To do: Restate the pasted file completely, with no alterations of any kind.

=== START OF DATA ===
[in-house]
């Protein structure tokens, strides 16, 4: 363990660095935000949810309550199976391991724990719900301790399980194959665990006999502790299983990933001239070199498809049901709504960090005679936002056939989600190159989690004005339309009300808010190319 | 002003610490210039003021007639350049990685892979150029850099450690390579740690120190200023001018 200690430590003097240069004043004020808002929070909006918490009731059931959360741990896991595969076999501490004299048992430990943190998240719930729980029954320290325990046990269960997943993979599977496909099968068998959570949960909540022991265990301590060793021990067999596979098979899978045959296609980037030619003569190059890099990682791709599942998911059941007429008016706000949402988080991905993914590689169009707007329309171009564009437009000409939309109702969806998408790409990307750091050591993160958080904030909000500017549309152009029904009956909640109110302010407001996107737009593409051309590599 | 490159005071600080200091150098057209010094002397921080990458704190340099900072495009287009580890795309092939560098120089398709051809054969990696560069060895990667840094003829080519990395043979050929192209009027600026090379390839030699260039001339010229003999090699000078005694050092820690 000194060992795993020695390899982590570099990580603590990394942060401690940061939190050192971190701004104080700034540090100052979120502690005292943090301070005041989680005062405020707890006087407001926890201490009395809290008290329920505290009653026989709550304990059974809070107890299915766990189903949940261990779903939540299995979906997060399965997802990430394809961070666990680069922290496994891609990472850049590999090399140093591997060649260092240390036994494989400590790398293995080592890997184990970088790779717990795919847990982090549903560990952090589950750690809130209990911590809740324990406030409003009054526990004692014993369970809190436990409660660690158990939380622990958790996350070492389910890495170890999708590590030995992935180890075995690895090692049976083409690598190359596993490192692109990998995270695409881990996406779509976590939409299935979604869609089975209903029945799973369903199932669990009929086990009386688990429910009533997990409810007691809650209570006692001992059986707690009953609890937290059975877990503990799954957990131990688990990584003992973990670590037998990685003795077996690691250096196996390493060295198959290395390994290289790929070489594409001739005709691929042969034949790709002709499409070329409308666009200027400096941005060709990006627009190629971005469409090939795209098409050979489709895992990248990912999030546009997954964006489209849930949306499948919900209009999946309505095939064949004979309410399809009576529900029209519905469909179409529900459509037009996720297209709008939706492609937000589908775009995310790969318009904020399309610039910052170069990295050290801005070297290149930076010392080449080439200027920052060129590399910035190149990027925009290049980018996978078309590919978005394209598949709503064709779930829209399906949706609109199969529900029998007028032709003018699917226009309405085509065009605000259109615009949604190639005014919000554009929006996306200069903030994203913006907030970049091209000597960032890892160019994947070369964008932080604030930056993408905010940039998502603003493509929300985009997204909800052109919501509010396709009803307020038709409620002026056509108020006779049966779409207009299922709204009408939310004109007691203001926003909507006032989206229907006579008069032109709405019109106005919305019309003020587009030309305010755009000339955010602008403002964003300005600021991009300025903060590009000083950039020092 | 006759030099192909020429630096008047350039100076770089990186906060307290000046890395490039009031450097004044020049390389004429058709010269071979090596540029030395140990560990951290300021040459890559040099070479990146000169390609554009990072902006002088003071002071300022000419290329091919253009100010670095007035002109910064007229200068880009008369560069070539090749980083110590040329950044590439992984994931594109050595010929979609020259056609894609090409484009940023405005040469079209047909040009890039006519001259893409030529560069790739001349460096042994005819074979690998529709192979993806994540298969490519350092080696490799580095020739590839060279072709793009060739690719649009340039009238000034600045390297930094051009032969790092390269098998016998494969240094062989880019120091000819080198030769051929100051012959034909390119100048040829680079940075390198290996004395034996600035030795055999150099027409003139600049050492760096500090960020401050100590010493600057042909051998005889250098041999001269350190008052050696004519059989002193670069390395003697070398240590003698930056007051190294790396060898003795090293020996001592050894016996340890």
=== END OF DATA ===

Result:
[in-house]
């Protein structure tokens, strides 16, 4: 363990660095935000949810309550199976391991724990719900301790399980194959665990006999502790299983990933001239070199498809049901709504960090005679936002056939989600190159989690004005339309009300808010190319 | 002003610490210039003021007639350049990685892979150029850099450690390579740690120190200023001018 200690430590003097240069004043004020808002929070909006918490009731059931959360741990896991595969076999501490004299048992430990943190998240719930729980029954320290325990046990269960997943993979599977496909099968068998959570949960909540022991265990301590060793021990067999596979098979899978045959296609980037030619003569190059890099990682791709599942998911059941007429008016706000949402988080991905993914590689169009707007329309171009564009437009000409939309109702969806998408790409990307750091050591993160958080904030909000500017549309152009029904009956909640109110302010407001996107737009593409051309590599 | 490159005071600080200091150098057209010094002397921080990458704190340099900072495009287009580890795309092939560098120089398709051809054969990696560069060895990667840094003829080519990395043979050929192209009027600026090379390839030699260039001339010229003999090699000078005694050092820690 000194060992795993020695390899982590570099990580603590990394942060401690940061939190050192971190701004104080700034540090100052979120502690005292943090301070005041989680005062405020707890006087407001926890201490009395809290008290329920505290009653026989709550304990059974809070107890299915766990189903949940261990779903939540299995979906997060399965997802990430394809961070666990680069922290496994891609990472850049590999090399140093591997060649260092240390036994494989400590790398293995080592890997184990970088790779717990795919847990982090549903560990952090589950750690809130209990911590809740324990406030409003009054526990004692014993369970809190436990409660660690158990939380622990958790996350070492389910890495170890999708590590030995992935180890075995690895090692049976083409690598190359596993490192692109990998995270695409881990996406779509976590939409299935979604869609089975209903029945799973369903199932669990009929086990009386688990429910009533997990409810007691809650209570006692001992059986707690009953609890937290059975877990503990799954957990131990688990990584003992973990670590037998990685003795077996690691250096196996390493060295198959290395390994290289790929070489594409001739005709691929042969034949790709002709499409070329409308666009200027400096941005060709990006627009190629971005469409090939795209098409050979489709895992990248990912999030546009997954964006489209849930949306499948919900209009999946309505095939064949004979309410399809009576529900029209519905469909179409529900459509037009996720297209709008939706492609937000589908775009995310790969318009904020399309610039910052170069990295050290801005070297290149930076010392080449080439200027920052060129590399910035190149990027925009290049980018996978078309590919978005394209598949709503064709779930829209399906949706609109199969529900029998007028032709003018699917226009309405085509065009605000259109615009949604190639005014919000554009929006996306200069903030994203913006907030970049091209000597960032890892160019994947070369964008932080604030930056993408905010940039998502603003493509929300985009997204909800052109919501509010396709009803307020038709409620002026056509108020006779049966779409207009299922709204009408939310004109007691203001926003909507006032989206229907006579008069032109709405019109106005919305019309003020587009030309305010755009000339955010602008403002964003300005600021991009300025903060590009000083950039020092 | 006759030099192909020429630096008047350039100076770089990186906060307290000046890395490039009031450097004044020049390389004429058709010269071979090596540029030395140990560990951290300021040459890559040099070479990146000169390609554009990072902006002088003071002071300022000419290329091919253009100010670095007035002109910064007229200068880009008369560069070539090749980083110590040329950044590439992984994931594109050595010929979609020259056609894609090409484009940023405005040469079209047909040009890039006519001259893409030529560069790739001349460096042994005819074979690998529709192979993806994540298969490519350092080696490799580095020739590839060279072709793009060739690719649009340039009238000034600045390297930094051009032969790092390269098998016998494969240094062989880019120091000819080198030769051929100051012959034909390119100048040829680079940075390198290996004395034996600035030795055999150099027409003139600049050492760096500090960020401050100590010493600057042909051998005889250098041999001269350190008052050696004519059989002193670069390395003697070398240590003698930056007051190294790396060898003795090293020996001592050894016996340890």